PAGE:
Reinventing Shopping Centers for the 21st Century


Long gone are the days when shopping centers put functionality over user needs. From shoppers to retail workers, today's users expect more than a space with conveniently placed stores and a food court. Instead, users look for a holistic experience, a place suited to shop and unwind from their everyday lives. Contemporary shopping malls are modern day agoras where people gather for leisurely activities. When designing such a setting today, user experience and habitability are key, as the shopping itself has moved to a second plane.

Before e-commerce skyrocketed in popularity, shopping malls were the most convenient location for users to buy with ease––the congregation phenomenon was a direct consequence of this. With the rise of internet shopping, such spaces are no longer as relevant as they used to be and shopping alone is not enough to bring people in, but the need for gathering places is still present. Shopping malls across the United States are closing due to this lack of reinvention. If the user doesn't find an extra element in the building's layout, they won't bother visiting the premises. 

Following are points to consider when designing shopping centers suited for the 21st century's unique needs.


Reinventing Shopping Centers for the 21st Century

K11 Art Mall by Kokaistudios

Older shopping centers had a clear, simple circulation consisting of a circuit designed to force the user on a path that leads them past every store during their trip. To achieve this, an elliptical circulation placed the stairs as far as possible from each other. The most extreme case of such circulation are spiral shopping malls, with spiraling ramps that force the user to go through the whole shopping center in order to reach the top.

In a contemporary setting, shopping malls should include a more organic structure, making it easier for the user to find what they are looking for without frustrating them so far into leaving. These organic circulations should be interlaced with congregation areas such as cafes, sitting areas, and green spaces. Newly designed shopping malls integrate boulevard-like areas into their design, making the shopping aspect of the building a supporting character of the design, rather than the main focus.


Reinventing Shopping Centers for the 21st Century

Chadstone Shopping Center by CallisonRTKL + The Buchan Group

Older shopping malls were designed to be as hermetical as possible, with the goal being removing the user from the outside world so they wouldn’t concern or grow distracted with time as they shopped. Now that the shopping itself is not enough to draw shoppers, the main focus should be to make the users as comfortable as possible as they interact with the building. As mentioned before, bringing additional benefits into the design will help to attract shoppers.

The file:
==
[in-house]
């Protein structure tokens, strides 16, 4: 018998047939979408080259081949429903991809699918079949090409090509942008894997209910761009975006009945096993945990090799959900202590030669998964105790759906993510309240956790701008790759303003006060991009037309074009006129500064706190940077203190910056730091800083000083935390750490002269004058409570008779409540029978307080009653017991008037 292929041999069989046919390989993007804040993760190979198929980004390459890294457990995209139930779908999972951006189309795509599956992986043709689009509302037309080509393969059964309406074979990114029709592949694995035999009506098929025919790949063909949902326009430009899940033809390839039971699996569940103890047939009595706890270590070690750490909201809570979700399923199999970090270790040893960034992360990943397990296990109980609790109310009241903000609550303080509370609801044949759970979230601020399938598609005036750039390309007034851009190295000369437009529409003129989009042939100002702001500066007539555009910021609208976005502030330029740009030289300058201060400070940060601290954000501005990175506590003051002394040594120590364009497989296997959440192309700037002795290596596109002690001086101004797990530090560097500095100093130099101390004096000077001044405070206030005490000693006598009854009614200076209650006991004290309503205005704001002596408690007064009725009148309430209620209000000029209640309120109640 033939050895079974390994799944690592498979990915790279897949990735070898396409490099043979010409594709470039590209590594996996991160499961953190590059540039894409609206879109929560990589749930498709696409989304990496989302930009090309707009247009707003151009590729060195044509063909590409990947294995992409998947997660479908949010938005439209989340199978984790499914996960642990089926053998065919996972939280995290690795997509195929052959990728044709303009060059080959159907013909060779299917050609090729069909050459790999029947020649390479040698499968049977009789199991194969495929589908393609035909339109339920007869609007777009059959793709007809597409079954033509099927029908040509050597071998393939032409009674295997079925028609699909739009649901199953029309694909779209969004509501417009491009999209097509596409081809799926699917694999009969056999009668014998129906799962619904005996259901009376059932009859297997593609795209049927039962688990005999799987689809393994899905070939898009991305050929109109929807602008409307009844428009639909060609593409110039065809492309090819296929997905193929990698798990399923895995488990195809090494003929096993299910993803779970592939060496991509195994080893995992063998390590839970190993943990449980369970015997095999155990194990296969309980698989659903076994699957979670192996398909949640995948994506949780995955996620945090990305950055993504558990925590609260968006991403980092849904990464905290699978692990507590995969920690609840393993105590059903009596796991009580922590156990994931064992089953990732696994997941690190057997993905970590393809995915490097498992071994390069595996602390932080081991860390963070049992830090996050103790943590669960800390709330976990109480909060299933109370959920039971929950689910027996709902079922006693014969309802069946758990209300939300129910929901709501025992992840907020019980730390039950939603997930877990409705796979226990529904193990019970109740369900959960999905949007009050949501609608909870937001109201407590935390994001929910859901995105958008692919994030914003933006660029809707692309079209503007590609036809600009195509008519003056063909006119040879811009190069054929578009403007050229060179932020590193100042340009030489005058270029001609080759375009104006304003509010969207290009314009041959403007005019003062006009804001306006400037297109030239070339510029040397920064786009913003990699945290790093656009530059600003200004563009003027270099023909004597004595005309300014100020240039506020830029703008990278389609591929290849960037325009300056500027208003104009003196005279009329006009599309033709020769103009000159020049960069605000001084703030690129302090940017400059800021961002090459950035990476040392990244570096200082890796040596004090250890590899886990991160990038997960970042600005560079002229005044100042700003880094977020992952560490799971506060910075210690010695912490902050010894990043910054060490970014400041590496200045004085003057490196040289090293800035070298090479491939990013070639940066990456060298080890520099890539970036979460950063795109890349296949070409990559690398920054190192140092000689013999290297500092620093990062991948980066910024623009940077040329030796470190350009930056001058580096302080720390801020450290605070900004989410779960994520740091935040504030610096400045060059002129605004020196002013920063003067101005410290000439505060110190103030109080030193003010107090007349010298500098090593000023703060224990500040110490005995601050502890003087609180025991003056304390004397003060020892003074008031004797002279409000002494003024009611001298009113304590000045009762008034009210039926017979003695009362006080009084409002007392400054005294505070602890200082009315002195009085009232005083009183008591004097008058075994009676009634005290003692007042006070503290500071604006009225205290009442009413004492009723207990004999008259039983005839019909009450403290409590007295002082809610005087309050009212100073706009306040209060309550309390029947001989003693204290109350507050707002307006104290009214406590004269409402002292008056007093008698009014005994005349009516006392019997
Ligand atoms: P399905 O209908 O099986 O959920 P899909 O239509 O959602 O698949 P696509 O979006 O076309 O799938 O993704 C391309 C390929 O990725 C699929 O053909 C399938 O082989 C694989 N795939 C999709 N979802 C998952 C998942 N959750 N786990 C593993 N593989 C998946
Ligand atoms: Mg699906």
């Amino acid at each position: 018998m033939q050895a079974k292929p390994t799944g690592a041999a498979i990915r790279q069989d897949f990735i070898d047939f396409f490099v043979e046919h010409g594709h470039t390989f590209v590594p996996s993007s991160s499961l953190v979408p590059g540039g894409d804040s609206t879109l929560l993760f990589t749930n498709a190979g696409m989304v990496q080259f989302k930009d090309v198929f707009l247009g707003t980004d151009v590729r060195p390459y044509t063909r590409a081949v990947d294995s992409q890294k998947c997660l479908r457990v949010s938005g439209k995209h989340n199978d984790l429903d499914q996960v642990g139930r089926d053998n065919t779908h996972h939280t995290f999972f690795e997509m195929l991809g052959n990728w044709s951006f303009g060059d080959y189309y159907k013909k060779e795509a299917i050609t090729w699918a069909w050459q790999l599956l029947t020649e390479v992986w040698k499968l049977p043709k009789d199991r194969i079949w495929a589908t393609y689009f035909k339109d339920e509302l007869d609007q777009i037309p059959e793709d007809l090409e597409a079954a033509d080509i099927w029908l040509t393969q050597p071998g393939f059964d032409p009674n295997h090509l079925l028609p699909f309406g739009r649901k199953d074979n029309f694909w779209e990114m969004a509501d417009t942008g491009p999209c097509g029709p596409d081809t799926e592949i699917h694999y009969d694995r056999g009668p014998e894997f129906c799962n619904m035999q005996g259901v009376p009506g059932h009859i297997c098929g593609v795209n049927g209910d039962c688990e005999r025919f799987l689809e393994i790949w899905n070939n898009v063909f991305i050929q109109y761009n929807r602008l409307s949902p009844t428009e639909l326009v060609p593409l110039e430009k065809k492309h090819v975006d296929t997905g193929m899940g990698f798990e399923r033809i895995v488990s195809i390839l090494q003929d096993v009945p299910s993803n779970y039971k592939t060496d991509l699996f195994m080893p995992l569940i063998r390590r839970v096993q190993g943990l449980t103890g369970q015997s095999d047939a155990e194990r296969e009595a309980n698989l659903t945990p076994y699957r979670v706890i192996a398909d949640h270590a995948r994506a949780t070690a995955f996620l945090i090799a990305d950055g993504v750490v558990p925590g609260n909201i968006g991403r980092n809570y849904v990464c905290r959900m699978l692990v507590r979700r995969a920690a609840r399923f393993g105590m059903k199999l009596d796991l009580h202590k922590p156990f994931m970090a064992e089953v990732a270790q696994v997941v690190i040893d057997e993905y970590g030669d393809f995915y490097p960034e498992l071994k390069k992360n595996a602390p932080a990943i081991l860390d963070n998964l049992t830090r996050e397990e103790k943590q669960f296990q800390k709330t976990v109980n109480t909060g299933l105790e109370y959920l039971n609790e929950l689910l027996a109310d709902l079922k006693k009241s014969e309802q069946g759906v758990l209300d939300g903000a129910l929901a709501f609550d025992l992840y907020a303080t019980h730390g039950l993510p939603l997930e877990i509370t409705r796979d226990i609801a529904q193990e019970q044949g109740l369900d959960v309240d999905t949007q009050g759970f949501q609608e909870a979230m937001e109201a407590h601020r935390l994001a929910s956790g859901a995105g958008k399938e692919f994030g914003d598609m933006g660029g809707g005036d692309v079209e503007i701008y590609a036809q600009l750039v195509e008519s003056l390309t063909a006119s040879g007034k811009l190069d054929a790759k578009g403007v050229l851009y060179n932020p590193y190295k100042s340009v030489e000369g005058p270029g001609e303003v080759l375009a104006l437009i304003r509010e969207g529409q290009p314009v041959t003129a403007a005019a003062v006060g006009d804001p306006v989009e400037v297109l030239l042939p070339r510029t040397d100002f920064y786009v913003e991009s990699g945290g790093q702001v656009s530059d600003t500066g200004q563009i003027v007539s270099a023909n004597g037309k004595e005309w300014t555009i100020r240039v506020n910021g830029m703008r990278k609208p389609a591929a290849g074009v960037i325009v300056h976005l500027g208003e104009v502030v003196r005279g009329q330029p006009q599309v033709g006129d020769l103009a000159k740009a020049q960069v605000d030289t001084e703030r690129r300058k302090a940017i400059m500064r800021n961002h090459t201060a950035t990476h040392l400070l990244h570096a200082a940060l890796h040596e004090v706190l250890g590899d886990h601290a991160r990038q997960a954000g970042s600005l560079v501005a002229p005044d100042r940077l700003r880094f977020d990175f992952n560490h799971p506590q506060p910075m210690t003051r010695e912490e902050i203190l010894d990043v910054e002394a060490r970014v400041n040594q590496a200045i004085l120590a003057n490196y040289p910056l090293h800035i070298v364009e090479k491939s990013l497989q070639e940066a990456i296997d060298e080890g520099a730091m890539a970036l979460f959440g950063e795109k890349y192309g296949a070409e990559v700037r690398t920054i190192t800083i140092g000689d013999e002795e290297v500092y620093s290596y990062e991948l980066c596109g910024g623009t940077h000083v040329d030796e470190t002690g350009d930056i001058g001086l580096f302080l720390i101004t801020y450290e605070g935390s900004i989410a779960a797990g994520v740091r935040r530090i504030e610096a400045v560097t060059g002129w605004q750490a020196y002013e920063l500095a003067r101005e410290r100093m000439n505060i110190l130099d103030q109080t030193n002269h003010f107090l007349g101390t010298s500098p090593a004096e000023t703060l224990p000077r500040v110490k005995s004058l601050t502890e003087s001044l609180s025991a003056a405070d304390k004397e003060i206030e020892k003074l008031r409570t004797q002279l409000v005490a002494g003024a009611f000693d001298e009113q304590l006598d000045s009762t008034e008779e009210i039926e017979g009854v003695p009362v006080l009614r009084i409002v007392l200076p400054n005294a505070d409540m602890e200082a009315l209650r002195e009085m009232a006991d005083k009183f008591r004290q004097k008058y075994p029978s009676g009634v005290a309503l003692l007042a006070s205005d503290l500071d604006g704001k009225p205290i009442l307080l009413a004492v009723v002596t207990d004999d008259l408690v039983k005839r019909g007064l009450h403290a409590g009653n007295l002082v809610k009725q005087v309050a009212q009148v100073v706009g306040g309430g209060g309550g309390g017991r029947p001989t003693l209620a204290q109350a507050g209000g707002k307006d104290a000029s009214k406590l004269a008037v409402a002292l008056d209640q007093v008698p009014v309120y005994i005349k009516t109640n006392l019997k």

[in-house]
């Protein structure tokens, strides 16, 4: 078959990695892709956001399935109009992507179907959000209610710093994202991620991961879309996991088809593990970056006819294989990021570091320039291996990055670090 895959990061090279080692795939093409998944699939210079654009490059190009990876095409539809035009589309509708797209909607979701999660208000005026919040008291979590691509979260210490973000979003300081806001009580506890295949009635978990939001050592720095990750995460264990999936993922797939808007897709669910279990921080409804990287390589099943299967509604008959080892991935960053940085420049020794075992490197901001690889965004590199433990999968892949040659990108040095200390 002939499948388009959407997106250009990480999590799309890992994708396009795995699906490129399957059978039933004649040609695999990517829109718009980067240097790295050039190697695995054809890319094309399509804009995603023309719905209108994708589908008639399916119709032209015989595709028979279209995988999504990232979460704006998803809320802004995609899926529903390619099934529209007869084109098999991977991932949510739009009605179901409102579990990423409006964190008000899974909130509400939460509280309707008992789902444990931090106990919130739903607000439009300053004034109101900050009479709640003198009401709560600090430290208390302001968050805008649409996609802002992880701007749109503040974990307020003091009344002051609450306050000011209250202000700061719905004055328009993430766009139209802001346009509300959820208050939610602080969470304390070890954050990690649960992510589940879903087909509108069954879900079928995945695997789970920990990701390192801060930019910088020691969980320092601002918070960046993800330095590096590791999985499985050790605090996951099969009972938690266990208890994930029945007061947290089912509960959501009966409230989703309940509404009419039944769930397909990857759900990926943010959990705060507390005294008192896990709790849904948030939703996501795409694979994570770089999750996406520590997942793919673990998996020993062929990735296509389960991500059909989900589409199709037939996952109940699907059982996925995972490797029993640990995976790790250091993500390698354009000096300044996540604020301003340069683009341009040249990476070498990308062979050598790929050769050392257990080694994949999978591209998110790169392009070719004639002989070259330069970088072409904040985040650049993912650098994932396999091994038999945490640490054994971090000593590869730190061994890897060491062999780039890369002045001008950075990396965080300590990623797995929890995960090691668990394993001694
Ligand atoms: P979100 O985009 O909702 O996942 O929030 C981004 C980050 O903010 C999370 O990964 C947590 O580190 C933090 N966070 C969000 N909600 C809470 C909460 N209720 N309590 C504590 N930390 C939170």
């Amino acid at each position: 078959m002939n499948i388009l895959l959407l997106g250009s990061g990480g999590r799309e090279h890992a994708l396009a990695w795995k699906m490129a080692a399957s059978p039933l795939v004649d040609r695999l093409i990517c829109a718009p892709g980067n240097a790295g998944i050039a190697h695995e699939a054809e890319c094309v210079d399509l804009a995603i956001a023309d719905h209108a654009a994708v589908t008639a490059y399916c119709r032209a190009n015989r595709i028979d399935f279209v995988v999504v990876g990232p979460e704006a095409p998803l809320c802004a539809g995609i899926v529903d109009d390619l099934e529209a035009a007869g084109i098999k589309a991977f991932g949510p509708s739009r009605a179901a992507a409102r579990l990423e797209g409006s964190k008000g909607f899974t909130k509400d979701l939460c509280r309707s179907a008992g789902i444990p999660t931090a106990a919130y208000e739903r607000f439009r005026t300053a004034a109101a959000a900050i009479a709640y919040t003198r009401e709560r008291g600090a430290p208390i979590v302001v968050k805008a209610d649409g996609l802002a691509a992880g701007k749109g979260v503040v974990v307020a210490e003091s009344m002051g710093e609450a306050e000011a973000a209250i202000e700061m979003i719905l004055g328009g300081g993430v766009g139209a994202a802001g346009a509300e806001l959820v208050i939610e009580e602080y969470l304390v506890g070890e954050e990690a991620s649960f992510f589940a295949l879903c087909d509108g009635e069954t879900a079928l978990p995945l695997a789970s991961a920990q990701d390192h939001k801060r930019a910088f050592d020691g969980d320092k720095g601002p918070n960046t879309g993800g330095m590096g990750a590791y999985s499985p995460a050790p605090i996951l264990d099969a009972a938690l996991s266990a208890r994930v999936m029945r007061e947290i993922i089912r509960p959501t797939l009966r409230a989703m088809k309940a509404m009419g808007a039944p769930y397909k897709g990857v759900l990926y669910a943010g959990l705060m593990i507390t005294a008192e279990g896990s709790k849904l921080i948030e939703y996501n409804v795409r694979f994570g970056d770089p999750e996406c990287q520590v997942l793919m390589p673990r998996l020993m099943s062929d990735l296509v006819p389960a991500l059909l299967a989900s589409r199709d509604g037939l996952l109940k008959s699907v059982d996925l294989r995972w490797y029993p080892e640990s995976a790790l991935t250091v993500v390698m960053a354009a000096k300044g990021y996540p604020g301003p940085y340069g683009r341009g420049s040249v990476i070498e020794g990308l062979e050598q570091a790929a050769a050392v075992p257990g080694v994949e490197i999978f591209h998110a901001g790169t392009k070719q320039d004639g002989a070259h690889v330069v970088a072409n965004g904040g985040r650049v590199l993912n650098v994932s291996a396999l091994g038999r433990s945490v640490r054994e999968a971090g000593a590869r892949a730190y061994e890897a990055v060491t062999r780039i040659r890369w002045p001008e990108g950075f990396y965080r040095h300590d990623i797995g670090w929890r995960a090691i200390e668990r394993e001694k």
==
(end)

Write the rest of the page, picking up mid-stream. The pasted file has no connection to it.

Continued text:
Natural light, views, green spaces, and comfortable settings made for permanence are key when designing a contemporary shopping mall. This design element doesn’t only benefit the shoppers but the workers as well. Lack of natural light and outside stimuli can be detrimental for the workers’ health, occasionally causing depression and other health issues.

Open Spaces

Reinventing Shopping Centers for the 21st Century

Parc Central by Benoi

Bringing nature and open spaces into the layout and creating a compound of different spaces instead of one building block can also add to the appeal of the shopping center. Creating the illusion of a busy boulevard with small shops and restaurants is beneficial, as it attracts shoppers looking for a more intimate experience. Boxed shopping malls create inhospitable crowded spaces, unappealing to the contemporary shopper. The example above shows how a fragmented layout, including green recreational areas, can be applied to the design of a shopping center. 

Urban Integration

Reinventing Shopping Centers for the 21st Century

Parc Central by Benoi

A frequent problem with older shopping centers is their hermeticity. The buildings folded into themselves, negating their surroundings completely and relying upon their self-sufficient internal structure. As long as the need to shop was there, users would visit the mall, regardless of its design. As stated before, this is no longer true in today's technology-reliant society. 

Permeable structures with plenty of open spaces and a fragmented layout can help to integrate the project into its urban setting by making them into recreational spaces akin to city parks, with the added plus of retail stores and other leisure services. Adding urban service features into their program, such as railway stations, can also help to attract new life and movement into the building.

A project of this nature should also aim to integrate itself into its surroundings by respecting the scale of the area. A five-story behemoth in the middle of a two-story area interacts with its setting in a destructive way. 

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